CHICAGO — White Sox star closer Liam Hendriks is stepping away from the game after being diagnosed with cancer.
Hendriks has been diagnosed with non-Hodgkin lymphoma and will start treatment Monday, he announced in an Instagram post.
“Hearing the word ‘cancer’ came as a shock to my wife and I, as it does to millions of families each year,” Hendriks said in a post. “However, I am resolved to embrace the fight and overcome this new challenge with the same determination I have used when facing other obstacles in my life.”
Non-Hodgkin lymphoma attacks white blood cells. It has a survival rate of more than 70 percent for the first five years after diagnosis, according to The American Cancer Society.
Other baseball players have made major league comebacks after recovering from non-Hodgkin lymphoma, including former Cubs all-star pitcher and 2016 World Series champion Jon Lester.
Hendriks has been a two-time All-Star and an active community member since joining the Sox in 2021. He’s been a finalist for the Roberto Clemente Award, given to baseball’s most philanthropic player.
Hendriks, a native Australian, started the South Slydah Society, which has donated 1,400 meals from small and minority-owned businesses and has hosted dozens of community events across the city, according to the White Sox.
The closer has held watch parties at local children’s hospitals and donated a wheelchair to a Chicago woman living with ALS.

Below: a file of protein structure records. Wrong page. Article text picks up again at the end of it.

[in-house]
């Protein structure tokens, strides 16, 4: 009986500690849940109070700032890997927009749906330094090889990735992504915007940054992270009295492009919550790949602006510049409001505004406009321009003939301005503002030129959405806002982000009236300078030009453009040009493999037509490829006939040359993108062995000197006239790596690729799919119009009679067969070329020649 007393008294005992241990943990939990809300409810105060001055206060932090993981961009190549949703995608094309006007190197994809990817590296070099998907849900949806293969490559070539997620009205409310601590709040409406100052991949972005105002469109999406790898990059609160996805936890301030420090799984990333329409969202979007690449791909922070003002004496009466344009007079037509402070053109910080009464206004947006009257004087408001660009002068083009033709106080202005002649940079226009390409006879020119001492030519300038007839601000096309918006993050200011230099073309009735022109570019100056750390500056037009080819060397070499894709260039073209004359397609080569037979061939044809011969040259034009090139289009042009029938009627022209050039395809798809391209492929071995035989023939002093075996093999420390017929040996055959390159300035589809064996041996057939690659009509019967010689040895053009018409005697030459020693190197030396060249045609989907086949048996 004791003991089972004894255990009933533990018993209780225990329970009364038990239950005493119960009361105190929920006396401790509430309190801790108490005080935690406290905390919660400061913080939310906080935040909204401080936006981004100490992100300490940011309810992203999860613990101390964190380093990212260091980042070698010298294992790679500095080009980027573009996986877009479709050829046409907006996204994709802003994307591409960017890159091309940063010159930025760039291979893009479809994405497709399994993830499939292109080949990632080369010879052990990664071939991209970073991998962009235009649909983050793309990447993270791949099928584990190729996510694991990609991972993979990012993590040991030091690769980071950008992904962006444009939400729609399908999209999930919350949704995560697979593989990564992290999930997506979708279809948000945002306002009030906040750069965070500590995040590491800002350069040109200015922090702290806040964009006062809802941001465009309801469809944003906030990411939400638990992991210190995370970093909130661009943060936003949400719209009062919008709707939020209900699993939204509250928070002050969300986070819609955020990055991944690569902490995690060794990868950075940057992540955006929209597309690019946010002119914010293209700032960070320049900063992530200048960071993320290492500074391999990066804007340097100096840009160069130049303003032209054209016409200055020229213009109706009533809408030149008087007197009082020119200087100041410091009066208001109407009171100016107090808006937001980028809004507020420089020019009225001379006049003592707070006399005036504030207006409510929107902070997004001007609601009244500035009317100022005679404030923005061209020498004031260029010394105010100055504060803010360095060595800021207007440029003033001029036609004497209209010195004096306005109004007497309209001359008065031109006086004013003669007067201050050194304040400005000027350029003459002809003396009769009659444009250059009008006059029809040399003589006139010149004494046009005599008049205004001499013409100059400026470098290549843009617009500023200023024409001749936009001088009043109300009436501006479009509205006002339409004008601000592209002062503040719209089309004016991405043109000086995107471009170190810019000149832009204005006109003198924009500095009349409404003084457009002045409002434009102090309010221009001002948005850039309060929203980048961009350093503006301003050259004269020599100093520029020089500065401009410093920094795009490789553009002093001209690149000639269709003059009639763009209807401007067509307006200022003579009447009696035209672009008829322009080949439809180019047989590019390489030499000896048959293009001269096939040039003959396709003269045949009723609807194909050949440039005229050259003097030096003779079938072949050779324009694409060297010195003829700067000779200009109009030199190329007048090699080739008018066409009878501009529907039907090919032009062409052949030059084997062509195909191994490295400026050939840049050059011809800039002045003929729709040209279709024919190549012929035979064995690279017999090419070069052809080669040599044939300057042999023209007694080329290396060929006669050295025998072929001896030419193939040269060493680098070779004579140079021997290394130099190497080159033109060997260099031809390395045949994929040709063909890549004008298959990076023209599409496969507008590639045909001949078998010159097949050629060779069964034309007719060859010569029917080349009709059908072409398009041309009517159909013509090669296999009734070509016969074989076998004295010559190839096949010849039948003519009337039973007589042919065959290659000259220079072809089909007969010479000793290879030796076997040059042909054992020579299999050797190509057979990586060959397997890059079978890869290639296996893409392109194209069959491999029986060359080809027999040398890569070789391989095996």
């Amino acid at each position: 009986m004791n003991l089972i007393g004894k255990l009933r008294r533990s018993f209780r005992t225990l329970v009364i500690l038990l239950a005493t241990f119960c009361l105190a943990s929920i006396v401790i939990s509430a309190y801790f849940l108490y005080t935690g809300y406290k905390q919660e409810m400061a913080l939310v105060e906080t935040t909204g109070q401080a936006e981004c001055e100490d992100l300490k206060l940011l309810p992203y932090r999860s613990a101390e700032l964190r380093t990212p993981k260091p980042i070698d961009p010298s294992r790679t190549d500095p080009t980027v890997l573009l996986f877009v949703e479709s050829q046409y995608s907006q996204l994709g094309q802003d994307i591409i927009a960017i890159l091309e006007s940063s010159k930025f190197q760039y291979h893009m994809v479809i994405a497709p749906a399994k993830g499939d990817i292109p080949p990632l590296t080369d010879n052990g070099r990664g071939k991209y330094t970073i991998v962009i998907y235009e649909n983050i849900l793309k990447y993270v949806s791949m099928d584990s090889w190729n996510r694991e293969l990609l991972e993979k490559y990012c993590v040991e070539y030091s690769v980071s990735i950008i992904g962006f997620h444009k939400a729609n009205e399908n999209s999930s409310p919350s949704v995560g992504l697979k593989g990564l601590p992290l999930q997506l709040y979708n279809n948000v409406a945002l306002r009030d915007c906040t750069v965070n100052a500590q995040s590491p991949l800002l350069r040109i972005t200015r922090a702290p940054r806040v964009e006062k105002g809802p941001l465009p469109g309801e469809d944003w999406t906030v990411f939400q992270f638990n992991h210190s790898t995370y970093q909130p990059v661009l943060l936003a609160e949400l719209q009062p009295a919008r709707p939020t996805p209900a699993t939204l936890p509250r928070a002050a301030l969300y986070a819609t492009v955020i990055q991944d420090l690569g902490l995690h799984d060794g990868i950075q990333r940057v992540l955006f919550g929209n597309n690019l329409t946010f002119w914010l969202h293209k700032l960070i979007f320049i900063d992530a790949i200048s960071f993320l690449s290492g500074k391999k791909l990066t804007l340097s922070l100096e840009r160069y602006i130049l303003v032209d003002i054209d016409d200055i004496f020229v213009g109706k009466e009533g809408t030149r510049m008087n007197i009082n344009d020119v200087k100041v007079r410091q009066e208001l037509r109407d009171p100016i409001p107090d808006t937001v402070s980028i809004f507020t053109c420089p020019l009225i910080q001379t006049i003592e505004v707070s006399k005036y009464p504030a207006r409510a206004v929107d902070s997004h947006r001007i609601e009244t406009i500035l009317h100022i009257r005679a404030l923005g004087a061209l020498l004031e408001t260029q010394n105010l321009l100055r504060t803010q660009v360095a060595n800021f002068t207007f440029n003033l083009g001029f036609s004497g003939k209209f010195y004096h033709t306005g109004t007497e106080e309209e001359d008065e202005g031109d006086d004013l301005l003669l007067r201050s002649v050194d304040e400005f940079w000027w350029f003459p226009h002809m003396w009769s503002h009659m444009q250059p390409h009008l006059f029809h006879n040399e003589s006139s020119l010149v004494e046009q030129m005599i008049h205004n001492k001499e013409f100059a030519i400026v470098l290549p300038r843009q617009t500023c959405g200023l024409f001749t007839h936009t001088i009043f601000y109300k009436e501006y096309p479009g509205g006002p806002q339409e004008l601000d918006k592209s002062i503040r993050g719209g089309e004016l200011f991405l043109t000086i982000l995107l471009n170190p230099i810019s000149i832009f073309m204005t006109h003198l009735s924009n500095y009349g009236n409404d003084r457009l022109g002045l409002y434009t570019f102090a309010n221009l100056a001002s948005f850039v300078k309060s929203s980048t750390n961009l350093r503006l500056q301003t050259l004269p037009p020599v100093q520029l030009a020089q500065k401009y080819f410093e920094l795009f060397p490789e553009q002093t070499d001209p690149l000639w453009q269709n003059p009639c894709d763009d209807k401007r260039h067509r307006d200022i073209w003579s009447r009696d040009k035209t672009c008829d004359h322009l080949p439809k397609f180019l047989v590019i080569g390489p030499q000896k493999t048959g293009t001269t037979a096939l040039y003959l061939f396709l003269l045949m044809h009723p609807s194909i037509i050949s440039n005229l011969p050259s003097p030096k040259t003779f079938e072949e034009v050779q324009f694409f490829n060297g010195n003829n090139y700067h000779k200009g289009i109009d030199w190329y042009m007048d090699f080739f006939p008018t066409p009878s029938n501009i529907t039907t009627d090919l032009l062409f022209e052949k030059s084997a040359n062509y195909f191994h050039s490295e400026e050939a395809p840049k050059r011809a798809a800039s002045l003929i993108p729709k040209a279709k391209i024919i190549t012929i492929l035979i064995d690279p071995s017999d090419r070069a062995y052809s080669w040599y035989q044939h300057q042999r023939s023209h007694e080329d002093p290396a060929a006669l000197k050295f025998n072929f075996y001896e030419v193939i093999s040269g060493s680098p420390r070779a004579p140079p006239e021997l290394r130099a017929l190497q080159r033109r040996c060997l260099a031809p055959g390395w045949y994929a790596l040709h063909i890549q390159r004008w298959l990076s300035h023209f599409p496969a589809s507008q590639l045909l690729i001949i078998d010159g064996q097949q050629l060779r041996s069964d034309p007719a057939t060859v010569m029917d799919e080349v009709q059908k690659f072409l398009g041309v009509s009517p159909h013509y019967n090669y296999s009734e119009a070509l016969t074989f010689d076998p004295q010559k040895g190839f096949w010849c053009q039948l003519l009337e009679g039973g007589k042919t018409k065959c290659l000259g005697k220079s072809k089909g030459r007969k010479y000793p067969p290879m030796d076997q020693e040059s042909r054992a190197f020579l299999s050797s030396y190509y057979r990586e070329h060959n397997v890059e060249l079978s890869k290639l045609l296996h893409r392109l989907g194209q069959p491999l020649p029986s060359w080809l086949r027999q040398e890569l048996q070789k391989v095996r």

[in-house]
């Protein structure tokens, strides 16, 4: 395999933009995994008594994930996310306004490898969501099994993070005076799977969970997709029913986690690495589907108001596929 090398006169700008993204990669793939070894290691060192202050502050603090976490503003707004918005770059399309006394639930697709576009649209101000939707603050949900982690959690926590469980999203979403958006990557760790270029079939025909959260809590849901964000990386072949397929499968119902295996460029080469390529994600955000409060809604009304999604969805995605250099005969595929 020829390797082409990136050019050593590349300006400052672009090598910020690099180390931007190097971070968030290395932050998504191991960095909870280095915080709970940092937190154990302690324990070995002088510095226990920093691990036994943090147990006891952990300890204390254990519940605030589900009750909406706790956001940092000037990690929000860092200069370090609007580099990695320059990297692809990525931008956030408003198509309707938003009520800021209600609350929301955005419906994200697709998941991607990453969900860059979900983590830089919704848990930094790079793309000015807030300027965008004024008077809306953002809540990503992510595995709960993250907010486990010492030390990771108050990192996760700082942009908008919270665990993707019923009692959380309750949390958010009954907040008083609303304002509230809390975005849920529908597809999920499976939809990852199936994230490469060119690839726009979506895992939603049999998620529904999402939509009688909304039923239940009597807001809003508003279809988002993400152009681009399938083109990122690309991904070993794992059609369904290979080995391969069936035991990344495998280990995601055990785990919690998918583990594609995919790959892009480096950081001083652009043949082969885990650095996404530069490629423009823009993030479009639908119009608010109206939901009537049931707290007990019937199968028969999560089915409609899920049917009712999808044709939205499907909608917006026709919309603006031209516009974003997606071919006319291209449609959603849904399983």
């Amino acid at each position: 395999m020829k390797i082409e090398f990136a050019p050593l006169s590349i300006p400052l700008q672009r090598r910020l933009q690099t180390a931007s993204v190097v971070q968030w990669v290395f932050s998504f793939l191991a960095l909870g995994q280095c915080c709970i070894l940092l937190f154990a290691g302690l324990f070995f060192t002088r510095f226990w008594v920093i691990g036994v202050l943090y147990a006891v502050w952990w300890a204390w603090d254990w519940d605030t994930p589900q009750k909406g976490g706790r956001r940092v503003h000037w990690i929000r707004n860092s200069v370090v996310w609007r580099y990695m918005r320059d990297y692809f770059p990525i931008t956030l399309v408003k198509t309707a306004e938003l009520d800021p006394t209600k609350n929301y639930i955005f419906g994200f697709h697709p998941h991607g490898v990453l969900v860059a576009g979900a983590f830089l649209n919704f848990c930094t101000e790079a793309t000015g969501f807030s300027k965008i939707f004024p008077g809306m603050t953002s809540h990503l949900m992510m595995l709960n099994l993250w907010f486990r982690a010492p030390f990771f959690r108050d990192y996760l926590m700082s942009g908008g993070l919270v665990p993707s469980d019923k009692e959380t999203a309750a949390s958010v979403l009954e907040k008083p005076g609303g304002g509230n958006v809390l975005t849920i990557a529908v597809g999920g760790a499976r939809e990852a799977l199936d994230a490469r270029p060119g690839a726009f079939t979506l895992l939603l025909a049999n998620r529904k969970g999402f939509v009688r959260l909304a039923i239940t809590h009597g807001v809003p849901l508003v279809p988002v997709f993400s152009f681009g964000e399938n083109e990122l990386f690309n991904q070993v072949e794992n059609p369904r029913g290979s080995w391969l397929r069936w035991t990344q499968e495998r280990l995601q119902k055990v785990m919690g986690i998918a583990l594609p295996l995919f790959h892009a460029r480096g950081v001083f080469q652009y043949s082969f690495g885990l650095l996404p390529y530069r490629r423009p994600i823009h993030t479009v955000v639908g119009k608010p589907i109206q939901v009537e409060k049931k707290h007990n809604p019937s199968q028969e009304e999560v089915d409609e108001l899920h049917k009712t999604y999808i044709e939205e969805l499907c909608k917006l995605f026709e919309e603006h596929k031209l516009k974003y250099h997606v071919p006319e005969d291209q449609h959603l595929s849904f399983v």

Hendriks routinely buys ballgame tickets for military members, families of people at the Jesse Brown VA Medical Hospital and emergency call center workers, according to the team.
The player’s also been an active supporter of the LGBTQ+ community, booking a ballpark suite for teens at Howard Brown Health and buying rainbow flags for fans.
Hendriks has been outspoken in the wake of tragedies, making donations to Highland Park first responders after this summer’s mass shooting there and bringing young people who fled conflict in Ukraine to games at Sox Park.
Hendriks’ love of animals has led him to support several local animal welfare groups and make efforts to get dogs adopted.
Hendriks promised fans he’d pitch again.
“I know with the support of my wife, my family, my teammates and the Chicago White Sox organization, along with the treatment and care from my doctors, I will get through this,” he said.
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